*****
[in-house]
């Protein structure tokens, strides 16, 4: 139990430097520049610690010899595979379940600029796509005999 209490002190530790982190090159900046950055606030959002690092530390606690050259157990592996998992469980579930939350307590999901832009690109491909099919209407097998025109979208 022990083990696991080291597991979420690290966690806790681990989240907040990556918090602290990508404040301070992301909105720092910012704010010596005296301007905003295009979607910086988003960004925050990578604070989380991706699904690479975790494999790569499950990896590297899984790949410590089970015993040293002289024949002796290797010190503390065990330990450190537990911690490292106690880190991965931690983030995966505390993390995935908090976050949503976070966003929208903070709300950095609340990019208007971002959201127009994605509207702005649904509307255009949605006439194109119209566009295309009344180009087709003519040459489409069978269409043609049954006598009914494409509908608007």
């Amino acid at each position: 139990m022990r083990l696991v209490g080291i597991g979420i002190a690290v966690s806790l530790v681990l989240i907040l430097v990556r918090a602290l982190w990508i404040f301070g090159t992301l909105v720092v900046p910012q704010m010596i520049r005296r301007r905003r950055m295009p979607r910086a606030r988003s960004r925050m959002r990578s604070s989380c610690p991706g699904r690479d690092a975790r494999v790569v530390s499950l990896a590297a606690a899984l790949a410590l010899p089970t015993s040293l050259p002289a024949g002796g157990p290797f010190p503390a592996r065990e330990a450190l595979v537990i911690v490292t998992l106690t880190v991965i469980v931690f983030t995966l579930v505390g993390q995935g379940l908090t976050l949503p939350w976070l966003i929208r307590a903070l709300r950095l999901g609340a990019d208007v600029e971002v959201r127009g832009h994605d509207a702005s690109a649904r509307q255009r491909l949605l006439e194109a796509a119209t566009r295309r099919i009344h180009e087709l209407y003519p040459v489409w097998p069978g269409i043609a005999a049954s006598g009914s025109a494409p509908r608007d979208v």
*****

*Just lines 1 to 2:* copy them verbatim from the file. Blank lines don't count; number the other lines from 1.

[in-house]
């Protein structure tokens, strides 16, 4: 139990430097520049610690010899595979379940600029796509005999 209490002190530790982190090159900046950055606030959002690092530390606690050259157990592996998992469980579930939350307590999901832009690109491909099919209407097998025109979208 022990083990696991080291597991979420690290966690806790681990989240907040990556918090602290990508404040301070992301909105720092910012704010010596005296301007905003295009979607910086988003960004925050990578604070989380991706699904690479975790494999790569499950990896590297899984790949410590089970015993040293002289024949002796290797010190503390065990330990450190537990911690490292106690880190991965931690983030995966505390993390995935908090976050949503976070966003929208903070709300950095609340990019208007971002959201127009994605509207702005649904509307255009949605006439194109119209566009295309009344180009087709003519040459489409069978269409043609049954006598009914494409509908608007």